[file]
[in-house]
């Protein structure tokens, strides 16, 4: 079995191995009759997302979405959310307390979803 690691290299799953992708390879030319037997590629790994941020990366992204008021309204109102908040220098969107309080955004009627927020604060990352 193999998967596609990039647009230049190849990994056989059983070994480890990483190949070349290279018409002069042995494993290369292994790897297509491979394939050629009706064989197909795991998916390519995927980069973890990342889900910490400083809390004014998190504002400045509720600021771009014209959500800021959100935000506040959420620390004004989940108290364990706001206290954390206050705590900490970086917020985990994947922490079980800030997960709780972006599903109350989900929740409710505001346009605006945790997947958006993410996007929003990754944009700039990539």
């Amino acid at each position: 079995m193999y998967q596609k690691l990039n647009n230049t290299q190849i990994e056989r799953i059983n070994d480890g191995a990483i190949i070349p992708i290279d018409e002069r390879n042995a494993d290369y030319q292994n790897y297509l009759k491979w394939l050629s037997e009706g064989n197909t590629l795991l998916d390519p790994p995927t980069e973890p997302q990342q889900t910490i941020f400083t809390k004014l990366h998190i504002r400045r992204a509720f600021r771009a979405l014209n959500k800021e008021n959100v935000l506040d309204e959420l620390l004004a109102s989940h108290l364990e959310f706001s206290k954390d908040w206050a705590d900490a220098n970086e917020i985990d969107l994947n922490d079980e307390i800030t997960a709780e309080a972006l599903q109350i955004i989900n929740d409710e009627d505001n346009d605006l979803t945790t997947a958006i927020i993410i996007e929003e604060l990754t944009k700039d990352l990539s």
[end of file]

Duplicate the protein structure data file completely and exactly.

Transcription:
[in-house]
């Protein structure tokens, strides 16, 4: 079995191995009759997302979405959310307390979803 690691290299799953992708390879030319037997590629790994941020990366992204008021309204109102908040220098969107309080955004009627927020604060990352 193999998967596609990039647009230049190849990994056989059983070994480890990483190949070349290279018409002069042995494993290369292994790897297509491979394939050629009706064989197909795991998916390519995927980069973890990342889900910490400083809390004014998190504002400045509720600021771009014209959500800021959100935000506040959420620390004004989940108290364990706001206290954390206050705590900490970086917020985990994947922490079980800030997960709780972006599903109350989900929740409710505001346009605006945790997947958006993410996007929003990754944009700039990539």
């Amino acid at each position: 079995m193999y998967q596609k690691l990039n647009n230049t290299q190849i990994e056989r799953i059983n070994d480890g191995a990483i190949i070349p992708i290279d018409e002069r390879n042995a494993d290369y030319q292994n790897y297509l009759k491979w394939l050629s037997e009706g064989n197909t590629l795991l998916d390519p790994p995927t980069e973890p997302q990342q889900t910490i941020f400083t809390k004014l990366h998190i504002r400045r992204a509720f600021r771009a979405l014209n959500k800021e008021n959100v935000l506040d309204e959420l620390l004004a109102s989940h108290l364990e959310f706001s206290k954390d908040w206050a705590d900490a220098n970086e917020i985990d969107l994947n922490d079980e307390i800030t997960a709780e309080a972006l599903q109350i955004i989900n929740d409710e009627d505001n346009d605006l979803t945790t997947a958006i927020i993410i996007e929003e604060l990754t944009k700039d990352l990539s």